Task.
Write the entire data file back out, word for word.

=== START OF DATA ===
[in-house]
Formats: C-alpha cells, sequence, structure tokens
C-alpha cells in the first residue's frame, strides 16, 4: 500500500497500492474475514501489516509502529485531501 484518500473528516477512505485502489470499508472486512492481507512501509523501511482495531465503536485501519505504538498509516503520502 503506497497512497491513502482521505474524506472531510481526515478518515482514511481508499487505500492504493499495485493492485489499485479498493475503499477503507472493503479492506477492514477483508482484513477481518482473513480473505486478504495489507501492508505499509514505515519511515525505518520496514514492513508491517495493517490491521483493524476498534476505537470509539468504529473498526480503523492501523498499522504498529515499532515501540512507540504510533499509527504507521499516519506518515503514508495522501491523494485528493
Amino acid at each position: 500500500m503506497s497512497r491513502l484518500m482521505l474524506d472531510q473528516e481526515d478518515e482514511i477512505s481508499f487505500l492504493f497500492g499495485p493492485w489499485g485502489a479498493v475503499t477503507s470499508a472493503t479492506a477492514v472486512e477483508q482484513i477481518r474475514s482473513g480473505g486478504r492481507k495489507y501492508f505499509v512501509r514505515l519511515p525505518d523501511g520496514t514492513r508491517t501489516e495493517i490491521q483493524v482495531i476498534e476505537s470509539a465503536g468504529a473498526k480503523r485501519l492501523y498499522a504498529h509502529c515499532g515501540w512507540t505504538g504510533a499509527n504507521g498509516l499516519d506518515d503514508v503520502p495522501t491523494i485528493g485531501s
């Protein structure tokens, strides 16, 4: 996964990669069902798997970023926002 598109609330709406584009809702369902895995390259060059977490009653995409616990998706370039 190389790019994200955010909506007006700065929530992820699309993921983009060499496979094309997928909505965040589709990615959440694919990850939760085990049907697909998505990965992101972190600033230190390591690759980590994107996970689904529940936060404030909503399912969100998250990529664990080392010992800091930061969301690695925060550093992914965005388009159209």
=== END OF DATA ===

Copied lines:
[in-house]
Formats: C-alpha cells, sequence, structure tokens
C-alpha cells in the first residue's frame, strides 16, 4: 500500500497500492474475514501489516509502529485531501 484518500473528516477512505485502489470499508472486512492481507512501509523501511482495531465503536485501519505504538498509516503520502 503506497497512497491513502482521505474524506472531510481526515478518515482514511481508499487505500492504493499495485493492485489499485479498493475503499477503507472493503479492506477492514477483508482484513477481518482473513480473505486478504495489507501492508505499509514505515519511515525505518520496514514492513508491517495493517490491521483493524476498534476505537470509539468504529473498526480503523492501523498499522504498529515499532515501540512507540504510533499509527504507521499516519506518515503514508495522501491523494485528493
Amino acid at each position: 500500500m503506497s497512497r491513502l484518500m482521505l474524506d472531510q473528516e481526515d478518515e482514511i477512505s481508499f487505500l492504493f497500492g499495485p493492485w489499485g485502489a479498493v475503499t477503507s470499508a472493503t479492506a477492514v472486512e477483508q482484513i477481518r474475514s482473513g480473505g486478504r492481507k495489507y501492508f505499509v512501509r514505515l519511515p525505518d523501511g520496514t514492513r508491517t501489516e495493517i490491521q483493524v482495531i476498534e476505537s470509539a465503536g468504529a473498526k480503523r485501519l492501523y498499522a504498529h509502529c515499532g515501540w512507540t505504538g504510533a499509527n504507521g498509516l499516519d506518515d503514508v503520502p495522501t491523494i485528493g485531501s
């Protein structure tokens, strides 16, 4: 996964990669069902798997970023926002 598109609330709406584009809702369902895995390259060059977490009653995409616990998706370039 190389790019994200955010909506007006700065929530992820699309993921983009060499496979094309997928909505965040589709990615959440694919990850939760085990049907697909998505990965992101972190600033230190390591690759980590994107996970689904529940936060404030909503399912969100998250990529664990080392010992800091930061969301690695925060550093992914965005388009159209």